In Thailand, Eid Al Fitr is an official holiday even though only four to five percent of the population is Muslim. The dates are based on the Islamic Calendar, and the date moves forward by 10 or 11 days each year on the Gregorian Calendar.
|2020||24 May||Sun||End of Ramadan *|
|2021||13 May||Thu||End of Ramadan *|
Note: End of Ramadan is observed in Narathiwat, Pattani, Yala and Satun provinces only.
Eid al Fitr is celebrated on the first day of the month that follows the fasting and prayer month of Ramadan, which is called Shawwal. No one is supposed to fast on the first of Shawwal according to Islamic law. By contrast, during Ramadan, Muslims fast from dawn until sunset on every day of the month.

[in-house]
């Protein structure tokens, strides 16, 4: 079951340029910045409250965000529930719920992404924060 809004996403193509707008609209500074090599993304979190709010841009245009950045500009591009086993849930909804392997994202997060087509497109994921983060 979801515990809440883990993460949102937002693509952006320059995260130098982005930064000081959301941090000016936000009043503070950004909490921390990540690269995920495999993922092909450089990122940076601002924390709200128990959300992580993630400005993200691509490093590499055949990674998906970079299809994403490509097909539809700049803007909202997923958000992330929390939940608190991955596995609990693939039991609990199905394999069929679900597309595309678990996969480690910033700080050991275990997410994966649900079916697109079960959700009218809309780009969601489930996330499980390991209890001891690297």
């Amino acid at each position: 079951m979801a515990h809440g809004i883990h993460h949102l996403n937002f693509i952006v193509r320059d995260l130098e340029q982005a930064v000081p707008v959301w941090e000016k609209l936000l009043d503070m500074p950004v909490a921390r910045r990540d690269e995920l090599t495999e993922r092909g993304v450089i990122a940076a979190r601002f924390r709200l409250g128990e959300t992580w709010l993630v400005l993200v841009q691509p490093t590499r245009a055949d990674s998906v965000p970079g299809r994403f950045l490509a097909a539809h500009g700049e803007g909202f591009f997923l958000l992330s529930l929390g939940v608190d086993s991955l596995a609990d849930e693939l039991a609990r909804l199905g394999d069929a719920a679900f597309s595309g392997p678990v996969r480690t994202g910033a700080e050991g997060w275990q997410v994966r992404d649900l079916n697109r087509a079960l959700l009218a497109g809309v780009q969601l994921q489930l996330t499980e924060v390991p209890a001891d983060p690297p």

The main events on Eid Al Fitr are prayer sessions and sermons at mosques and other locations where Muslims are accustomed to gather for services. There are also big feasts and much jubilation in private homes, and everyone is supposed to be happy and fill themselves to the brim with tasty delicacies. It is customary to give food to the poor this time of year if they cannot afford their own feast.